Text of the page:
“Until then men felt they had found the answer to a steady, orderly, civilized life. For 100 years the Western world had been at peace. For 100 years technology had steadily improved. For 100 years the benefits of peace and industry seemed to be filtering satisfactorily through society. Life was all right. The Titanic woke them up.”

We seem engaged in an all-out civil war to determine where to put the deckchairs on this Titanic of a country. Credibility is shot. The UK is holed below the waterline. This ship is sinking. All is lost… all is lost…

It’s difficult to resist a cataclysm of clichés this morning… But, I’m buying dollars and switching out Gilts for Treasuries.

The reality is the UK faces its greatest ever economic crisis. Q2 GDP is going to fall by 25% plus. There will be no V-shape recovery. We are going to fail badly. The Treasury is wrestling with the implications of Project Birch – the plans to bail-out the failing large UK companies critical to the economy. Company balance sheets across the country are being distorted by increasing debt – the only way to pay down will be to cut costs. Retail sales are collapsing. Gilts are at negative yields.  Government borrowing in April exceeded £62 billion as expenditure rose 54% (compared to April 2019), while tax revenues tumbled 35%. Unemployment is going to explode. Companies across the nation are going bust at a record rate. Social deprivation is going to go through the roof.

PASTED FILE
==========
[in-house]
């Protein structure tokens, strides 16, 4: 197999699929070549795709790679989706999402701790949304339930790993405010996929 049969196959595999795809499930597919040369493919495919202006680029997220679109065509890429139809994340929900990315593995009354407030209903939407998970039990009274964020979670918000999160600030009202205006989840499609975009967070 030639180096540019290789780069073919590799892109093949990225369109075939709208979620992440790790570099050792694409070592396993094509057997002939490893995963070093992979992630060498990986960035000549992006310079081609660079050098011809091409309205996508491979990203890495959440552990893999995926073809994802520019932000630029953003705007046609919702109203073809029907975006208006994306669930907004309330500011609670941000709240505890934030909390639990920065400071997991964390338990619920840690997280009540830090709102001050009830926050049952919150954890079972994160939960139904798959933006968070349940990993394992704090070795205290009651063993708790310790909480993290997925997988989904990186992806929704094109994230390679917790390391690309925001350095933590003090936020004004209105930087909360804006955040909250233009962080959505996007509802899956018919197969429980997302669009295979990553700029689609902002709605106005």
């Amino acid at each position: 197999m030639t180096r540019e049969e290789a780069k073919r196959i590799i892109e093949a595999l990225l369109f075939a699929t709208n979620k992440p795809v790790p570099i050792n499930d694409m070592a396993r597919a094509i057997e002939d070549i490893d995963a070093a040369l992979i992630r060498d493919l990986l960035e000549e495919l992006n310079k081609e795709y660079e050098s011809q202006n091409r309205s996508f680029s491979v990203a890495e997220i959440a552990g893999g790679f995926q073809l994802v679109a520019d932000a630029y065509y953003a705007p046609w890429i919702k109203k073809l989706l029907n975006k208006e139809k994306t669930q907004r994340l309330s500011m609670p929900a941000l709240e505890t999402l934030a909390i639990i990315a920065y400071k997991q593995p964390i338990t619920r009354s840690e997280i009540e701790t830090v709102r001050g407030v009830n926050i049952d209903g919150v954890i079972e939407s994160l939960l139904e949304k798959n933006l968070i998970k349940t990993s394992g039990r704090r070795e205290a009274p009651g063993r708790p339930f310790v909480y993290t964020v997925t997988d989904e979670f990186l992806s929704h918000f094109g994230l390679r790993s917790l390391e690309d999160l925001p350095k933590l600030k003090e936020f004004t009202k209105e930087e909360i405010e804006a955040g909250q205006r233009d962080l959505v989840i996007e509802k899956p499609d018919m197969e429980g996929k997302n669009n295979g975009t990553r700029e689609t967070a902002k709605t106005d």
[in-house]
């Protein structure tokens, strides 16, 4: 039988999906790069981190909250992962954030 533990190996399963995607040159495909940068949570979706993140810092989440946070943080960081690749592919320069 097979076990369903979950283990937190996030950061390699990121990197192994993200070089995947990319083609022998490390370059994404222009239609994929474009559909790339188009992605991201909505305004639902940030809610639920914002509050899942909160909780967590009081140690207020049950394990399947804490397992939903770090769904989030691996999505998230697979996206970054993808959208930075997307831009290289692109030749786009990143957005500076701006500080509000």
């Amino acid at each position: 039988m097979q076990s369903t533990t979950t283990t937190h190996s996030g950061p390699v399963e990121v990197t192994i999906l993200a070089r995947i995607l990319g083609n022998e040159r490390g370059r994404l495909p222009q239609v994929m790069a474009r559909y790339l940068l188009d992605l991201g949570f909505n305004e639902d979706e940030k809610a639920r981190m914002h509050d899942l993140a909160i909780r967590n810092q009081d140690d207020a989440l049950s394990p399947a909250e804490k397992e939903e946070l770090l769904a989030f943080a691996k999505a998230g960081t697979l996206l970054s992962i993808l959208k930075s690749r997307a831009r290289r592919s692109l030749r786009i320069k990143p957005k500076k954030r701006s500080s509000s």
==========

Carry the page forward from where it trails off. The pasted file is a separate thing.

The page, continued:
At the same time, we’re fighting to put together a new future for the UK outside the Eurozone, trying to agree the terms of trade deal with our former EU partners by the end of June, and struggling to avoid the breakup of the United Kingdom as nationalist pressures mount.